When you tip the snow globe over, all of the snow—or whatever loose particle is in there—goes floating around in the water. They swirl to-and-fro, round and round. Any good snow globe provides lots of space for all of that snow to swirl around in and be pretty and fun to watch.

Look closely, and you’ll notice right away that you can’t accurately predict the path of any of the snowflakes. There’s too many variables at play. The position of other snowflakes, the solid decorations inside, swirls of water, the temperature of the water… It all adds up to make a unique snowfall experience every time.

But what if you could predict the path of the snowflakes? What if, instead of a globe, we just had a thin tube? You turn it over and the flakes fall to the bottom. You turn it over again, and they fall the other direction. Although that’s predictable, it doesn’t sound very fun.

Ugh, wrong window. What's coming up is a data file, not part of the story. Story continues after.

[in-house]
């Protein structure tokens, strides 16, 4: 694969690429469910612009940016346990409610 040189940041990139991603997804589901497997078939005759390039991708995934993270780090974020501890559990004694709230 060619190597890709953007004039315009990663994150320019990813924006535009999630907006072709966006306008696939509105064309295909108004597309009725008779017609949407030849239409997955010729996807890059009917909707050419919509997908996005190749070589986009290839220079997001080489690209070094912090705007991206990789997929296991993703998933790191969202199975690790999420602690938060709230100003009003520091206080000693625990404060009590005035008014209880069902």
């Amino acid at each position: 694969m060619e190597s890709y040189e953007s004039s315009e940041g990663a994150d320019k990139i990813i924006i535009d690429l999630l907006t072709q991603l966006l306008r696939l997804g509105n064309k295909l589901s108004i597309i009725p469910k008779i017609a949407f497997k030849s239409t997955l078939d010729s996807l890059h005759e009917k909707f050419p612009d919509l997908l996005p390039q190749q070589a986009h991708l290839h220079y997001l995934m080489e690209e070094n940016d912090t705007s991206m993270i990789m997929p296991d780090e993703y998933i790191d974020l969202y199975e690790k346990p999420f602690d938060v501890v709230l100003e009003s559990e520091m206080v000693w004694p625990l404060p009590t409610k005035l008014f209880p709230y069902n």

Designing an adventure is a bit like that. If you have any amount of luck, your adventure will be played by more than one person. Hopefully it’s played worldwide by thousands of people and their friends. But as long as more than just yourself is playing the game, you can be sure that you cannot predict the actions of every player and game master. Just like the snowflakes, there’s too many variables at play for you to accurately predict everything.

You don’t know what the party makeup is going to look like. Are they all humans? All half-orcs? Is it just a band of bards, or a well balanced party? Are there three players or seven?

You. Do. Not. Know.

You have to take this sort of uncertainty into account, and leave room for the semi-random activities of the players. If you’re designing a town, don’t make assumptions about where a party will go first and then hinge every design decision on that assumption. Don’t craft quests that break because there’s no wood elf in the party. Be flexible. Let your design be fluid. If you want to promote certain outcomes or limitations, provide recommendations in a sidebar. That way, those recommendations can be used or ignored at the GM’s discretion.